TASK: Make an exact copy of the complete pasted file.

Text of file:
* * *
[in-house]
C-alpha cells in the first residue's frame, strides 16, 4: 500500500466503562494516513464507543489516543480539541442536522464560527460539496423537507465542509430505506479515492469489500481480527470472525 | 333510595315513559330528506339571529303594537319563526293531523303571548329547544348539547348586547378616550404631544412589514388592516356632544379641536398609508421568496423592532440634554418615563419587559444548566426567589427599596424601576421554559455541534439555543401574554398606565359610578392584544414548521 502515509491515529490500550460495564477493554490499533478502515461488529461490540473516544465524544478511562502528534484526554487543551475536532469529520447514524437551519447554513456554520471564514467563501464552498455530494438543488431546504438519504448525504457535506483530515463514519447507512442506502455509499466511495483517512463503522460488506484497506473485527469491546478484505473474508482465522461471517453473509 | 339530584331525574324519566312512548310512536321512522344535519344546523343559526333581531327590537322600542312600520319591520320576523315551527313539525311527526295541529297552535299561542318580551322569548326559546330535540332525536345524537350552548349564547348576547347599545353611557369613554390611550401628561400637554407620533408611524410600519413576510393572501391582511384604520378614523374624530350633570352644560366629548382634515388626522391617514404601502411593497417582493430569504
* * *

[in-house]
C-alpha cells in the first residue's frame, strides 16, 4: 500500500466503562494516513464507543489516543480539541442536522464560527460539496423537507465542509430505506479515492469489500481480527470472525 | 333510595315513559330528506339571529303594537319563526293531523303571548329547544348539547348586547378616550404631544412589514388592516356632544379641536398609508421568496423592532440634554418615563419587559444548566426567589427599596424601576421554559455541534439555543401574554398606565359610578392584544414548521 502515509491515529490500550460495564477493554490499533478502515461488529461490540473516544465524544478511562502528534484526554487543551475536532469529520447514524437551519447554513456554520471564514467563501464552498455530494438543488431546504438519504448525504457535506483530515463514519447507512442506502455509499466511495483517512463503522460488506484497506473485527469491546478484505473474508482465522461471517453473509 | 339530584331525574324519566312512548310512536321512522344535519344546523343559526333581531327590537322600542312600520319591520320576523315551527313539525311527526295541529297552535299561542318580551322569548326559546330535540332525536345524537350552548349564547348576547347599545353611557369613554390611550401628561400637554407620533408611524410600519413576510393572501391582511384604520378614523374624530350633570352644560366629548382634515388626522391617514404601502411593497417582493430569504